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October 2019: Industry Challenges

Phase one of the Gambling Commission’s Industry Challenge initiative, set at our industry briefing in October 2019.

  1. Contents
  2. Foreword


We exist to safeguard consumers and the wider public. We do that by regulating gambling, including the National Lottery, and giving advice and guidance about how to make gambling fairer and safer.

We put consumers at the heart of our approach, which requires us to strike a balance between the enjoyment people get from gambling and the risks that gambling can present. Managing those risks is not just the responsibility of the individual consumer. That is why we assess risks by looking at the providers of gambling, the products that are offered and the places in which people gamble.

Our approach allows us to respond to emerging risks and issues, whilst constantly seeking ways to drive up standards. This is especially important due to the challenges and opportunities online gambling and smartphone technology are bringing and the effect that is having on consumer behaviour.

We must ensure consumer safety remains a number one priority by working with the industry, service providers for people affected by gambling related harms and people with lived experiences to maintain high standards for consumers to enjoy gambling at their leisure and safely at all times. Therefore, in October we set out three challenges to the industry. This report provides an update on those challenges and explains our next steps.

We invited operators to participate in an ambitious program of collaboration in the hope that we could raise standards for consumers by bringing a more diverse range of perspectives to bear on some difficult issues. This initiative concerned some commentators, for reasons I understand. It was an experiment, but we judged it to be worth trying if it resulted in improvements that would better protect consumers.

Whilst there is much more to do, which we will address, we judge the experiment to have been a partial success, as in some important areas the result of the challenges will help us make gambling safer, faster.

Over recent years, the Commission has raised standards both through a much tougher compliance and enforcement regime and through changes to the Licence Conditions and Codes of Practice (LCCP). However, to make gambling safer at pace, last October we challenged operators to tackle three key areas that had the potential to make gambling safer for consumers, including vulnerable groups.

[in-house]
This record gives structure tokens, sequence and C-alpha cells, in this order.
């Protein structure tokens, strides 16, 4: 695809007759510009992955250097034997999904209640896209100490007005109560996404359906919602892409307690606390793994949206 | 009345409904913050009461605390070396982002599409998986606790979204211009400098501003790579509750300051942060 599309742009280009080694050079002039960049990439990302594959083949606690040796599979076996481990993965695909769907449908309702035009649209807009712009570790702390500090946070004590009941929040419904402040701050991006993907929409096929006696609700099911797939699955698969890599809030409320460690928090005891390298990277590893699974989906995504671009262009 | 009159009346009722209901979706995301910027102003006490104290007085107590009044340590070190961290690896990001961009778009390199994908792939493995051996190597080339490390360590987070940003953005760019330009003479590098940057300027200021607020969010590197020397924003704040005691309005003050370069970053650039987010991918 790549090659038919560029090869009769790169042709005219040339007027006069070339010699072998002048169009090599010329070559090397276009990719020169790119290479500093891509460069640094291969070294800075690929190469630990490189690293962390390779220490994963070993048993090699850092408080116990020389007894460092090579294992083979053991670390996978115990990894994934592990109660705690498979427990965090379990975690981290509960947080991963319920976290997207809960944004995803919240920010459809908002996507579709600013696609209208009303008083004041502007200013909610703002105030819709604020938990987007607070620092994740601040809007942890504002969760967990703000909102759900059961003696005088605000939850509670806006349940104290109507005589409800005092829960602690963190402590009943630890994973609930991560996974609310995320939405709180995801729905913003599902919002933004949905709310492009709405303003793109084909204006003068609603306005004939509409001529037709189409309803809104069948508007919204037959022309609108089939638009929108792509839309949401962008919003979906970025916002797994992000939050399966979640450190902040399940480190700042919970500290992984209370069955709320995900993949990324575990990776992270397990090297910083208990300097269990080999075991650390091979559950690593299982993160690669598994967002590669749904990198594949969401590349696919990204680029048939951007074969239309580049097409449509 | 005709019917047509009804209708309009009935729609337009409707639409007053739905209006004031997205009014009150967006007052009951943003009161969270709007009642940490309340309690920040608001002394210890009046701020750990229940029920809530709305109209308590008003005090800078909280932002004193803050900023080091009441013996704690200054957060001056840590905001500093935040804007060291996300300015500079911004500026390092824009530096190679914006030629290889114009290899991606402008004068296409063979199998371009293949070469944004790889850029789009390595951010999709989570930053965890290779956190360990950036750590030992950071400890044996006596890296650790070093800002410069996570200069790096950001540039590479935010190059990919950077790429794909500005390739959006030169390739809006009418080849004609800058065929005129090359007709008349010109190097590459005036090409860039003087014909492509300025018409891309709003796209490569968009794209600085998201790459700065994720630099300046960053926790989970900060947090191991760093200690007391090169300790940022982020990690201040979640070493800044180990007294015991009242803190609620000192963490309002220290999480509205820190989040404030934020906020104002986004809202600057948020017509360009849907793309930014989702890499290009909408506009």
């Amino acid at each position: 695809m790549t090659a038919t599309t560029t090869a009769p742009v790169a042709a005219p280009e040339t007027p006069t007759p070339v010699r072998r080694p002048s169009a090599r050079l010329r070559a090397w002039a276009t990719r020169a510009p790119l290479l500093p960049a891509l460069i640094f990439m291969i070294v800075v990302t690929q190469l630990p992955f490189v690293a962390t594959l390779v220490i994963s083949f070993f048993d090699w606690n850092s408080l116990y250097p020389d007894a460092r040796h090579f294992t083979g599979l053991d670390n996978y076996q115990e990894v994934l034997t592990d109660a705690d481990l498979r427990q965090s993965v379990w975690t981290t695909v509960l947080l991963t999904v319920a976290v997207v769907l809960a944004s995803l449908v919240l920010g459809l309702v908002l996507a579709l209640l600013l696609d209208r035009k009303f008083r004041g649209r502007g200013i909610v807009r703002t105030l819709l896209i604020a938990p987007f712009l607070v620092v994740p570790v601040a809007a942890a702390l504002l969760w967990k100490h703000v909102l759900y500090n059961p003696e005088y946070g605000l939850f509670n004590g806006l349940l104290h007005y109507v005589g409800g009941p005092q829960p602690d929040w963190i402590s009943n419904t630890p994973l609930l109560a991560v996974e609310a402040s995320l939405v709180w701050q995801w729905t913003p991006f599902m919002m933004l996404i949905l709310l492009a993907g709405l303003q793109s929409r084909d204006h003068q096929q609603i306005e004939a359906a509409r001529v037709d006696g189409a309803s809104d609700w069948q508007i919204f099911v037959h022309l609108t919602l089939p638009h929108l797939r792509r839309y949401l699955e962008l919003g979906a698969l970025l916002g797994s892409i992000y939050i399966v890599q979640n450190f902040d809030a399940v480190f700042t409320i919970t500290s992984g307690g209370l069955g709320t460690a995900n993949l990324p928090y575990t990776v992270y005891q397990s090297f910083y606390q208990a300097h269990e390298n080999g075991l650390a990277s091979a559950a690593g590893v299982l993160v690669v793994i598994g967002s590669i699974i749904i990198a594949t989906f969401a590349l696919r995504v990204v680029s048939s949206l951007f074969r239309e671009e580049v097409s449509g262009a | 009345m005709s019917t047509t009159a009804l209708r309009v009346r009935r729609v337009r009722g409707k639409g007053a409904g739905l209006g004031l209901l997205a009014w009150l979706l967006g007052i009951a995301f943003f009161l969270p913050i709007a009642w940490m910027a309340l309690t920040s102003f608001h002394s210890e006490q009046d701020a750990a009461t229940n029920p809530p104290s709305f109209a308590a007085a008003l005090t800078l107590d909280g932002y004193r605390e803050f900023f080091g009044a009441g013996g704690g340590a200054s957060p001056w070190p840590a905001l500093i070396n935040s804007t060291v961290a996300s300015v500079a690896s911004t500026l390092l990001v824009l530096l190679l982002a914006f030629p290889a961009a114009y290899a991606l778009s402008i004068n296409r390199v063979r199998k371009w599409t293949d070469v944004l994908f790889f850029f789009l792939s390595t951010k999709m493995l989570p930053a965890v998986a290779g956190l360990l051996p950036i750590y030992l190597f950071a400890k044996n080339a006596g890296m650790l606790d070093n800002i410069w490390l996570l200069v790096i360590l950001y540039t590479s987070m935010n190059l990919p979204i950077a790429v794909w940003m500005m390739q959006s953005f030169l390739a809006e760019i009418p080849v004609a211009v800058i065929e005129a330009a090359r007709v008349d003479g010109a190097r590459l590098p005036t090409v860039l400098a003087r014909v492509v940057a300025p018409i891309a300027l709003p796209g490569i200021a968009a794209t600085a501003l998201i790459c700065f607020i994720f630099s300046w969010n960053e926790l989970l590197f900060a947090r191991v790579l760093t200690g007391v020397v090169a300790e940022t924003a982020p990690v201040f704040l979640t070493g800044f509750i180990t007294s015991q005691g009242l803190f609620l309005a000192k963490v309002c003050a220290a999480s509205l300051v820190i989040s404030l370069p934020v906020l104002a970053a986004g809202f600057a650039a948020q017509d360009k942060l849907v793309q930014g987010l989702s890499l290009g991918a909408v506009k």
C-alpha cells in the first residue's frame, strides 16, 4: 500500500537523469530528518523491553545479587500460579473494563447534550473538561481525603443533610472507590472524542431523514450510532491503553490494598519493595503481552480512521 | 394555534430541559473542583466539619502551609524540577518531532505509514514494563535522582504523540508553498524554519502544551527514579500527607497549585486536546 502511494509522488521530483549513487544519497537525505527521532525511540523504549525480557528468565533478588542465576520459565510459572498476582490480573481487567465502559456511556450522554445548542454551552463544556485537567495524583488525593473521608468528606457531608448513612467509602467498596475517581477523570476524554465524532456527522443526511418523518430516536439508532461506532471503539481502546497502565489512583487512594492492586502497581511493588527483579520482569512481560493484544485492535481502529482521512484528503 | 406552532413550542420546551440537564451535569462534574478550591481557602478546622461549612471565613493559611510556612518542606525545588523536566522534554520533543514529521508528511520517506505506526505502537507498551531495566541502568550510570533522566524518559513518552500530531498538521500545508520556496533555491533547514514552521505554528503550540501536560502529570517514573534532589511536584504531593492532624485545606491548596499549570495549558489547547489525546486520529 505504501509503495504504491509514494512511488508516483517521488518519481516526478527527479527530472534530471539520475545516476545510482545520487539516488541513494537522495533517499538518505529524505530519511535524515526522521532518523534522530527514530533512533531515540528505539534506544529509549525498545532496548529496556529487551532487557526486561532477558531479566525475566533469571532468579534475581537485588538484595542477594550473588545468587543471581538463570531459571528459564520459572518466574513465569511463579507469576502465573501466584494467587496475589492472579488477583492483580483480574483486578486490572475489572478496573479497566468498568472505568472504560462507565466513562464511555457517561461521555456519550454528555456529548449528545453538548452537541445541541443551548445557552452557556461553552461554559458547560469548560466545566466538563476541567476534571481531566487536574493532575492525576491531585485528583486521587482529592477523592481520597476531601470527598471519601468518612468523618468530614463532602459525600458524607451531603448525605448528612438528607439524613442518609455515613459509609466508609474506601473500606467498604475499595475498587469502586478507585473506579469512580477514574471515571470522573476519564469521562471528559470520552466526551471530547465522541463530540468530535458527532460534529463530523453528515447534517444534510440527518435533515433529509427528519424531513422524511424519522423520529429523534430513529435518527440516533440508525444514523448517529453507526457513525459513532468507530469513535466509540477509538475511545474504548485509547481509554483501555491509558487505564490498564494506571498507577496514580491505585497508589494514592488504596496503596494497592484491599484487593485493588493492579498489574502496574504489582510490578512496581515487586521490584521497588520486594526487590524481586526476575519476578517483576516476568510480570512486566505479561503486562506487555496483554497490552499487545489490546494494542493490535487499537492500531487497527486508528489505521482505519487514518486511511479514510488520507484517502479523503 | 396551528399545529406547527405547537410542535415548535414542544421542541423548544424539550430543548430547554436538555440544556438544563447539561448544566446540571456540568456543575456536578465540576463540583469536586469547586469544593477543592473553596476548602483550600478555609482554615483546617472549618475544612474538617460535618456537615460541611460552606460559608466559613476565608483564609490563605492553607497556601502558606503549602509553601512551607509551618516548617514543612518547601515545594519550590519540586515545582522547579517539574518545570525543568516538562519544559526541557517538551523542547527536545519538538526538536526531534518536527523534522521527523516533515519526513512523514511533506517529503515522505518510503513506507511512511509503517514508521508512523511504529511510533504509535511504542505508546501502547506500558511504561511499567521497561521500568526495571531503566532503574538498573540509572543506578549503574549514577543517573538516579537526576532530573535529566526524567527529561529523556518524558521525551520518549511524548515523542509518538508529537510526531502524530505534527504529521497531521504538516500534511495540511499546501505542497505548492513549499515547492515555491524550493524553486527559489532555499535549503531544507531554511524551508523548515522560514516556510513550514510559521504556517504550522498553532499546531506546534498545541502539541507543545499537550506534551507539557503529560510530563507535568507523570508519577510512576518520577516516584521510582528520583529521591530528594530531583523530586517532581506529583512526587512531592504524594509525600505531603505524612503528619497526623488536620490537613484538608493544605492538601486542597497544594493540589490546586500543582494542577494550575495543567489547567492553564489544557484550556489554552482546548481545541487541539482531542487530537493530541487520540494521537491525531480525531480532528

Those areas were:

  • incentives for high value customers, often referred to as VIPs
  • game and product design
  • the use of advertising technology, or 'Ad-Tech', to protect children, young people and vulnerable adults online.

For collaboration to be successful it requires a full diversity of opinions. Before setting the challenges, we took advice from our Digital Advisory Panel and the Advisory Board for Safer Gambling on online harms. Their advice was grounded in evidence and experience and understanding of where the risk of harm lies. We chose the areas that we considered would address significant risks to vulnerable groups and adopted a new approach, based on industry collaboration, in order to see where improvements could be made more quickly.

We also engaged with other stakeholders, including with GamCare (opens in new tab) who ran a survey with their users on each of the areas of work and met with Experts by Experience to talk in general terms about the issues associated with the challenges, before final proposals from industry were formed. The work on these challenges is far from done and further involvement from Experts by Experience will be vital as we move to a connected set of consultations.

Since our announcement at the end of April, we have continued to engage with experts by experience, who have provided further feedback and challenge as the industry proposals were published.

Ahead of that, a range of steps are underway, such as elements of the ad-tech work like the adoption of a common list of industry negative search terms, which will help shield vulnerable groups from online gambling ads. All of that can and will happen in parallel with the Commission’s plans to consult in order to ensure that standards are raised, and operators are pushed to go further than the current proposed actions go.

In these unprecedented times caused by the impact of Covid-19, we have pushed the industry to make necessary changes to keep consumers safe from harm. We have seen that changes can be made speedily. There is no reason why the industry can’t up the momentum to make lasting changes for safer gambling, and we will ensure they do.

Much more work remains to be done. Gambling can and must be made safer and we are determined to build on the progress that has been made and introduce other changes in the near future. So, thank you to those who have worked with the Commission to make the progress discussed in this update and thank you to those who will be helping us as we go forward with the next steps. Working together, I am sure we will continue to make gambling safer.

Foreword by Neil McArthur, the Gambling Commission’s Chief Executive.

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